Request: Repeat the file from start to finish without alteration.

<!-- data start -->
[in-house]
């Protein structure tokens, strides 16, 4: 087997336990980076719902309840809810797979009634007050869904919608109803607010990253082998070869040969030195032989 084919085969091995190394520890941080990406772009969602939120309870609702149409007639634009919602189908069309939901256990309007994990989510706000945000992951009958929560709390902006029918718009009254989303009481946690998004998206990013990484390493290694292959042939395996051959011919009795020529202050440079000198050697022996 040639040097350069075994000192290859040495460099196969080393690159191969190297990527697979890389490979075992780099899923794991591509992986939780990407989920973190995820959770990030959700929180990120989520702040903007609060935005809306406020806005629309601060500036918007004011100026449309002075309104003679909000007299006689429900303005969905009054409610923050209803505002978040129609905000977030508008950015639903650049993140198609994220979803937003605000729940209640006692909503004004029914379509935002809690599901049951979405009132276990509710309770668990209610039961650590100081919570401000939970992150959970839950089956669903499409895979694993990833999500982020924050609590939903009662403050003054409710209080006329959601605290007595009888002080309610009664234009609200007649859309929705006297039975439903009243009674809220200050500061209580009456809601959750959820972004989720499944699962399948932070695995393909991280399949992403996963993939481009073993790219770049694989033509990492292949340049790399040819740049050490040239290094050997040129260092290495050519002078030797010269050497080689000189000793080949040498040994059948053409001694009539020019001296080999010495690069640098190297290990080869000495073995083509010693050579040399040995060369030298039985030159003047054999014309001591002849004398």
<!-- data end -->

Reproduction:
[in-house]
């Protein structure tokens, strides 16, 4: 087997336990980076719902309840809810797979009634007050869904919608109803607010990253082998070869040969030195032989 084919085969091995190394520890941080990406772009969602939120309870609702149409007639634009919602189908069309939901256990309007994990989510706000945000992951009958929560709390902006029918718009009254989303009481946690998004998206990013990484390493290694292959042939395996051959011919009795020529202050440079000198050697022996 040639040097350069075994000192290859040495460099196969080393690159191969190297990527697979890389490979075992780099899923794991591509992986939780990407989920973190995820959770990030959700929180990120989520702040903007609060935005809306406020806005629309601060500036918007004011100026449309002075309104003679909000007299006689429900303005969905009054409610923050209803505002978040129609905000977030508008950015639903650049993140198609994220979803937003605000729940209640006692909503004004029914379509935002809690599901049951979405009132276990509710309770668990209610039961650590100081919570401000939970992150959970839950089956669903499409895979694993990833999500982020924050609590939903009662403050003054409710209080006329959601605290007595009888002080309610009664234009609200007649859309929705006297039975439903009243009674809220200050500061209580009456809601959750959820972004989720499944699962399948932070695995393909991280399949992403996963993939481009073993790219770049694989033509990492292949340049790399040819740049050490040239290094050997040129260092290495050519002078030797010269050497080689000189000793080949040498040994059948053409001694009539020019001296080999010495690069640098190297290990080869000495073995083509010693050579040399040995060369030298039985030159003047054999014309001591002849004398």